UK Retail Sales Decline at Fastest Pace in Almost 2 Years
UK retail sales tumbled in January, as demand at food and clothing stores declined after the holiday season.
Retail receipts declined 1.5 percent in January, the Office for National Statistics reported today. The decline, which was the steepest in nearly two years, follows a gain of 2.5 percent in December. Sales excluding fuel also declined 1.5 percent.
Weak demand at supermarkets and clothing stores was the main factor behind last month’s bigger than forecast drop. According to the ONS, this is partly due to the previous month’s particularly strong growth pace. Compared to year-ago levels, however, retail sales were strong, a sign UK recovery remains on solid footing. Retail revenues were up 4.3 percent over the previous 12 months. Excluding fuel, revenues rose 4.8 percent annually.
Annual gains were led by non-food stores, where receipts rose 8 percent. Stores selling household goods saw their revenues rise 9.8 percent over the previous 12 months, the strongest year-on-year increase since July 2007. The quantity bought at other goods stores increased 14.8 percent, official data showed.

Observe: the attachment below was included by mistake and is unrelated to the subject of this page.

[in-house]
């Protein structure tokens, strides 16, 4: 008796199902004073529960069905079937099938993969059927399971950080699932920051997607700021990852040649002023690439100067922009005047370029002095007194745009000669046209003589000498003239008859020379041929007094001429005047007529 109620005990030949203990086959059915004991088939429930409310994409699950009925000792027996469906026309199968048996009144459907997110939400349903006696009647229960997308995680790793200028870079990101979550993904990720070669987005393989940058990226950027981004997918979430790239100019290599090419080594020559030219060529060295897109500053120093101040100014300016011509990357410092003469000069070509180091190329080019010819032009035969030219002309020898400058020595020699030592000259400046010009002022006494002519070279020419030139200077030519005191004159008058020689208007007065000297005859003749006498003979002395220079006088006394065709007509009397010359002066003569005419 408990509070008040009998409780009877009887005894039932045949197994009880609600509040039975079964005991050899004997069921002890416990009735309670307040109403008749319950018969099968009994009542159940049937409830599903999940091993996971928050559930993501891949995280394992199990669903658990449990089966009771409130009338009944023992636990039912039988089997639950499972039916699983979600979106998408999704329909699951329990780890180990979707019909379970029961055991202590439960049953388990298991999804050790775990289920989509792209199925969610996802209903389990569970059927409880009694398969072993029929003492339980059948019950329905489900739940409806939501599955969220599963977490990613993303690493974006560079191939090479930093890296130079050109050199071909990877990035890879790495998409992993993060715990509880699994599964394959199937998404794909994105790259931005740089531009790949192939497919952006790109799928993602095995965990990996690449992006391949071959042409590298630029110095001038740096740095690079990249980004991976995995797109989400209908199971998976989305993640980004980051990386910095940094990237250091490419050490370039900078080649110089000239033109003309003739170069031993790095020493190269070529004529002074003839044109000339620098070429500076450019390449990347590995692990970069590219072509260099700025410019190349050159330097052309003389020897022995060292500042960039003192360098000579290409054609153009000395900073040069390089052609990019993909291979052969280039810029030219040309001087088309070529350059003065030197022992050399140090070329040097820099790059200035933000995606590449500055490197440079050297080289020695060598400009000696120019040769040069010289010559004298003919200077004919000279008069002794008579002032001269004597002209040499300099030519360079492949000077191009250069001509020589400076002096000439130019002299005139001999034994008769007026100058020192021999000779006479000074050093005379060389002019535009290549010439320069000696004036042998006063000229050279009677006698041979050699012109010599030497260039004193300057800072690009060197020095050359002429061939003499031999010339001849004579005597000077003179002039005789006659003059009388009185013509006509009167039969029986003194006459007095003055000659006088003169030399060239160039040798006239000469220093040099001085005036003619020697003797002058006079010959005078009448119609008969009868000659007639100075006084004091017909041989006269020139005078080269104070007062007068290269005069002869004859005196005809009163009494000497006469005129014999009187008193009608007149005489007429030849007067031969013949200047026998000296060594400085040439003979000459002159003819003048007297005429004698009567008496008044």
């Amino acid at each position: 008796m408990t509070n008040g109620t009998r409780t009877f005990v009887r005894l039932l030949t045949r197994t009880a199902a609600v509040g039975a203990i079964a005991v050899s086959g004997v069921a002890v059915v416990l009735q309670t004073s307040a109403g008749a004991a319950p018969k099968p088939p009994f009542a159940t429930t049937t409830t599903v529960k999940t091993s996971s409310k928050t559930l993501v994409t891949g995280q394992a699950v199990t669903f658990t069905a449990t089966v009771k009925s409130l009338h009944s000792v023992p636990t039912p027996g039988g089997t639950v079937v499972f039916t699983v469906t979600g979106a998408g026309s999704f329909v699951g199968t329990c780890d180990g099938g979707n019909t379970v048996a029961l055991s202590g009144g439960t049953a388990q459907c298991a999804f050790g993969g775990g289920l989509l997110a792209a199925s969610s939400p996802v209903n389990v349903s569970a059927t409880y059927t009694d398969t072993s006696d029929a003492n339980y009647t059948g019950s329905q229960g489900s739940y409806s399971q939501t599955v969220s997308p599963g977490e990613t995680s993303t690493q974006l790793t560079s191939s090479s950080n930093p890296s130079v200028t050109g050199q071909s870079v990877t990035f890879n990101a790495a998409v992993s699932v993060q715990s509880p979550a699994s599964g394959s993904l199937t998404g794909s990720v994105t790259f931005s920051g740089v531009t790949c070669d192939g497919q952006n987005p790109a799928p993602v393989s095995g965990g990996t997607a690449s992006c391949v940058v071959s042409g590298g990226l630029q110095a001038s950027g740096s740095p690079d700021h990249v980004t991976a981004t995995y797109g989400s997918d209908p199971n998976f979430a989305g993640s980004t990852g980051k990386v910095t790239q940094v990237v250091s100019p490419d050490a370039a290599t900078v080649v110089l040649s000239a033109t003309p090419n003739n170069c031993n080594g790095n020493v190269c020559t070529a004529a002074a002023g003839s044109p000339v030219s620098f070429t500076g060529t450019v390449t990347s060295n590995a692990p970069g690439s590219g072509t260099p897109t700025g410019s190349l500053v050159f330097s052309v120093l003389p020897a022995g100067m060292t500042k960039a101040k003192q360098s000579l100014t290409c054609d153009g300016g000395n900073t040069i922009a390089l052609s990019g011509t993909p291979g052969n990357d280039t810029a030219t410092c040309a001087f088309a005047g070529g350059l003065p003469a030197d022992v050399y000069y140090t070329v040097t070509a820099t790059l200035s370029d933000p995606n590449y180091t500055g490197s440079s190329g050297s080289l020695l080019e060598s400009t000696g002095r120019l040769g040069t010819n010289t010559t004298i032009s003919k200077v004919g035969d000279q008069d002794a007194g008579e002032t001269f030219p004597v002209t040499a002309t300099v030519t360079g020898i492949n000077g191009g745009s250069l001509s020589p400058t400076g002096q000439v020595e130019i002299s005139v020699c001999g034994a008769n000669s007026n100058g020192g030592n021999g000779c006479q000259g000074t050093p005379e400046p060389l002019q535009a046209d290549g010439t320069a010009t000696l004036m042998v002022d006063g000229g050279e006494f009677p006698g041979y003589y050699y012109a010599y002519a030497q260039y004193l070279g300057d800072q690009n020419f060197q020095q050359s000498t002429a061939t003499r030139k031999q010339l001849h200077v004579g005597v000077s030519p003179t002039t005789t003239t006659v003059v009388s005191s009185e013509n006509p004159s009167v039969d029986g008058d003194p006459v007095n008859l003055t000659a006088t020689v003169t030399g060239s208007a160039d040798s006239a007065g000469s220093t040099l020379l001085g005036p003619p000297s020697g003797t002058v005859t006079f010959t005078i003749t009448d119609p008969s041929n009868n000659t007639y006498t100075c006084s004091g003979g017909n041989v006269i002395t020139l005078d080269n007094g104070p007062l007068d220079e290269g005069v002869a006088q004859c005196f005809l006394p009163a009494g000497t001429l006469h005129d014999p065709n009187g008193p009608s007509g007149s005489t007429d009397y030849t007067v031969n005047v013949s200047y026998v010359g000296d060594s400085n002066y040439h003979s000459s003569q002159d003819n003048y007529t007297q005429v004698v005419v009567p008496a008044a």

Although not expected to slow down UK recovery, weak sales in January presents a problem for retailers looking to clear winter inventories. Combined with an unexpected rise in unemployment between October and December, declining retail trade reinforces the Bank of England’s decision to maintain accommodative monetary policy.
Earlier this month the BOE raised its annual outlook on the UK economy to 3.4 percent. The combination of reduced uncertainty, easier credit conditions and loose monetary policy is expected to keep the economy firing in 2014. The unemployment rate, which has been used as a guidepost for monetary policy, is expected to reach 7 percent by the spring.
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